It's clear from points (2), (3), and (4) that it is inappropriate for you or your staff to meet with homeschoolers to offer us services or an opportunity to participate in your programs either because you are responsible for our children's education (you are not) or because many homeschoolers want to participate in public school programs (we do not) or to be nice to us.
Wisconsin law does not prohibit students who have been truant from public school from beginning homeschooling. In fact, sometimes homeschooling is a good option for them. Some students who have difficulty learning in a conventional school learn better with the individualized, one-on-one, hands-on approach that homeschooling offers. This can also relieve schools of students who do not want to attend and who may therefore cause problems.
However, students who are charged with truancy cannot escape prosecution for past offenses by beginning homeschooling any more than they can by achieving perfect attendance the following semester or by enrolling in a conventional private school. While they are homeschooling, they can still be prosecuted for the truancy they allegedly committed before they started homeschooling. To be sure, very few of the roughly 75,000 "habitual truants" in Wisconsin are prosecuted for truancy. This is not because they have begun homeschooling. Rather, they are not prosecuted for a variety of reasons: Resources can often be better used in other areas. District attorneys have higher priorities and/or don't want cases that are often complicated and for which there are not clear and effective penalties. Neither forcing students to attend school nor punishing them usually helps them get the education they need.
Some officials want to increase state regulation of homeschooling (perhaps by prohibiting habitual truants from homeschooling, or by requiring that homeschooling parents meet certain qualifications, or by instituting state-mandated testing for homeschoolers) in a misguided attempt to prevent the misuse of homeschooling.
This approach will not work. Increased regulation of homeschooling is not necessary for students to be prosecuted for truancy. Wisconsin currently has strong truancy laws, although they are seldom enforced. We need to face the fact that there are no simple solutions to the problems facing these students, and there is no good place for them to go. At least claiming that they are homeschooling spares them the problems attendant with school or jail. Without the pressure and negativity, some young people will start doing something constructive. (Note that we are NOT claiming that homeschooling is a good approach for these young people. We certainly know that homeschooling requires a strong commitment and hard work. We are simply pointing out that it does not make sense to spend a lot of time and energy trying to prevent a few truants from claiming to be homeschooling, especially since that would undermine good homeschools, as explained below.)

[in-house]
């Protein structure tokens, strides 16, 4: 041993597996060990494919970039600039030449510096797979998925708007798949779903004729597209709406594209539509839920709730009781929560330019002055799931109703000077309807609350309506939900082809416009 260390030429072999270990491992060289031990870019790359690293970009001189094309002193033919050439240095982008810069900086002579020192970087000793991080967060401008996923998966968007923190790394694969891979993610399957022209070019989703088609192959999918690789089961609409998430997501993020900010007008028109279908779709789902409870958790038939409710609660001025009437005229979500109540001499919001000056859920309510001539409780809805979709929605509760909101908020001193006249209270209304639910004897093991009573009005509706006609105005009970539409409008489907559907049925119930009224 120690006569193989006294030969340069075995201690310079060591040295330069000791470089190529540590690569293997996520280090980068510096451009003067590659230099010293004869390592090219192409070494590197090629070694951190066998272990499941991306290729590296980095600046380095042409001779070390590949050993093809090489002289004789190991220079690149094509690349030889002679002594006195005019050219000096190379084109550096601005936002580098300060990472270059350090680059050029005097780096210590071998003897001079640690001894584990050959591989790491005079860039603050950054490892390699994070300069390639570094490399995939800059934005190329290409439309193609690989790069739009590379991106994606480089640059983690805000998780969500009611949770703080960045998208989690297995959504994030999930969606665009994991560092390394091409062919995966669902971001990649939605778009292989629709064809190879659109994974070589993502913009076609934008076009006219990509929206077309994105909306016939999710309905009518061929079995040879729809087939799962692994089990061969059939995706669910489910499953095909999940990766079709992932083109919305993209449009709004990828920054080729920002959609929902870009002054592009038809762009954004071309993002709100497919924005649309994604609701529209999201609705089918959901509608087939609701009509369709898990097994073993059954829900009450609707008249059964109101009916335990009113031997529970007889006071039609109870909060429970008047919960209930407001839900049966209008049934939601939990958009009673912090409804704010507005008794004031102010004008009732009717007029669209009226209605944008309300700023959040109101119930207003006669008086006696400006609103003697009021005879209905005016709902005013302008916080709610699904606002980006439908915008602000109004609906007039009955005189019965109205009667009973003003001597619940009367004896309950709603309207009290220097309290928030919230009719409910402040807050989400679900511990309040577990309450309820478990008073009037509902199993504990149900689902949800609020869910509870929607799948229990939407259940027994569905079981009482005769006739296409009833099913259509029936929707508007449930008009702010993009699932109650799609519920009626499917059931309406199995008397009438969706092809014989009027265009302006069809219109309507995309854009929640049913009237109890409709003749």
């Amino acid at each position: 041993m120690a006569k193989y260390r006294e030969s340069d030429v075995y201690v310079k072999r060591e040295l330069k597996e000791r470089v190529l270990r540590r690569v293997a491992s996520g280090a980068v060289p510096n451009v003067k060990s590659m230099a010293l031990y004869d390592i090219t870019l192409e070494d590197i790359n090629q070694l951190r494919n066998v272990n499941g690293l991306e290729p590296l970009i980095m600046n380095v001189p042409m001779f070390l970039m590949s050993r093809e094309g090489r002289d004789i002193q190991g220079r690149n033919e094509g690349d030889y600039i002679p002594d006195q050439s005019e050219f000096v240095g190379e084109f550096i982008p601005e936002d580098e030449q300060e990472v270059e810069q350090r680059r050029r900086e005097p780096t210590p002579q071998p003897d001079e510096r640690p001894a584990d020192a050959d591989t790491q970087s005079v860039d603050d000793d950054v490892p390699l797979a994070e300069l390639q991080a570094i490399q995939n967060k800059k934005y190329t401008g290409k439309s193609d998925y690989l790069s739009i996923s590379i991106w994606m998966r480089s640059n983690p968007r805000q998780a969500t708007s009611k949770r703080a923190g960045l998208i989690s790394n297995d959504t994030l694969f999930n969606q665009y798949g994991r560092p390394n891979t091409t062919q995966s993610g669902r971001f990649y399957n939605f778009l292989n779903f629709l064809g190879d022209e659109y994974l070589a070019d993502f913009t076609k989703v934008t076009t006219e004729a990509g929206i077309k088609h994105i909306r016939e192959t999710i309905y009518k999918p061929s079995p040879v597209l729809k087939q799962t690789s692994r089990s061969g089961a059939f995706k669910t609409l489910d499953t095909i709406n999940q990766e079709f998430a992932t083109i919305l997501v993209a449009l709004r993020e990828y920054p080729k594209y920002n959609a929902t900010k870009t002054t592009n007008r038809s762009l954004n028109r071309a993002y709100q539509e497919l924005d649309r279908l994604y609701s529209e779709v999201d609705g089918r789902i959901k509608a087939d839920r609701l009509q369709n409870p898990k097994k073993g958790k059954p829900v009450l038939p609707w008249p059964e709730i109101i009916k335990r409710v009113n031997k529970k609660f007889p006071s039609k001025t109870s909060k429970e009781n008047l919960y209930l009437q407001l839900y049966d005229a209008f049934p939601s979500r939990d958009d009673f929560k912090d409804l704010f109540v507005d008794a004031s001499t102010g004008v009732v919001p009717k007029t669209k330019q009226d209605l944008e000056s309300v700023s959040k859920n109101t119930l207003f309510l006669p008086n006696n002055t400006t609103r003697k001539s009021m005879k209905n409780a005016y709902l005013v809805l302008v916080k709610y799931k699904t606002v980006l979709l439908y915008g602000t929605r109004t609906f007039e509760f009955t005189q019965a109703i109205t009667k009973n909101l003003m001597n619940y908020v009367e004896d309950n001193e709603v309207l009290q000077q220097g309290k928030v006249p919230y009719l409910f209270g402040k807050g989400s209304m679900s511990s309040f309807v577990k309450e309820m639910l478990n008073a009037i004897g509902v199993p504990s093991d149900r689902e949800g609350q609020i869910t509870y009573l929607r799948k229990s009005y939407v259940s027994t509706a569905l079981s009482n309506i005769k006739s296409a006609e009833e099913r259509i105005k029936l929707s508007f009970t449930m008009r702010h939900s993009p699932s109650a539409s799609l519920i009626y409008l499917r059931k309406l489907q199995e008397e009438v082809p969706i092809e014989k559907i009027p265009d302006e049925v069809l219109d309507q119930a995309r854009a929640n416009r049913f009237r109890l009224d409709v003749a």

In addition, increasing state regulation of homeschooling will undermine all the homeschools that are working well by forcing them to become more like conventional schools. As homeschoolers, we have opposed increased state regulation of homeschooling since 1984, and we will continue to do so, especially since we are convinced that such increases would not help students who have had so much difficulty in school that they have turned to truancy.
According to the DPI, students who have been expelled from a conventional school still need to comply with the compulsory school attendance law. However, these students often have difficulty finding a school to attend, especially if they cannot locate a conventional private school that will accept them or if they cannot afford the tuition. Therefore, some school officials suggest homeschooling as a way of complying with the compulsory school attendance law. However, this is not an appropriate suggestion unless the family actually wants to homeschool. In fact, the DPI's statement that expelled students have to comply with the compulsory school attendance law is a recent interpretation of state law that has not been tested in court. It is highly unlikely that it would stand up.
If you have questions about these points or other aspects of homeschooling, feel free to call the WPA Voice Mail at 608-283-3131. Information is also available through our 275-page handbook, Homeschooling in Wisconsin, and our Web site, www.homeschooling-wpa.org. You can also refer interested parents to these resources.
Thank you for your attention to these matters so that the needs of the children of Wisconsin can be served.
M. Larry Kaseman Executive Director
1. The WPA handbook, Homeschooling In Wisconsin, discusses in detail why public schools are required to offer both core and non-core courses to all children, including homeschoolers. (See pp. 220 ff.) Confusion about this point sometimes arises because the DPI is still using an out-dated Attorney General's Opinion (OAG 45-86) as a basis for advising school districts that they do not need to allow homeschoolers to take courses. This Opinion is based on the facts that the vast majority of conventional private schools are sectarian and that parents pay tuition to support these schools. The Opinion claims that it would be unconstitutional for public schools to offer core subjects to private school students because private schools could then use money they would have spent for basic subjects to teach more religion. Thus, public funds would be used to promote religion, which would be a violation of the establishment clause of the Constitution (sometimes referred to as the "separation of church and state" provision). Clearly, this argument does not make sense when applied to homeschoolers. In addition, the Opinion has been superseded by the Wisconsin statute discussed above that requires high schools to provide private school students with up to two courses and by another statute that provides tax dollars to private schools for both core and non-core courses. More recently, the Wisconsin Supreme Court has issued an opinion that public funds can be given to religious schools for all grades as well.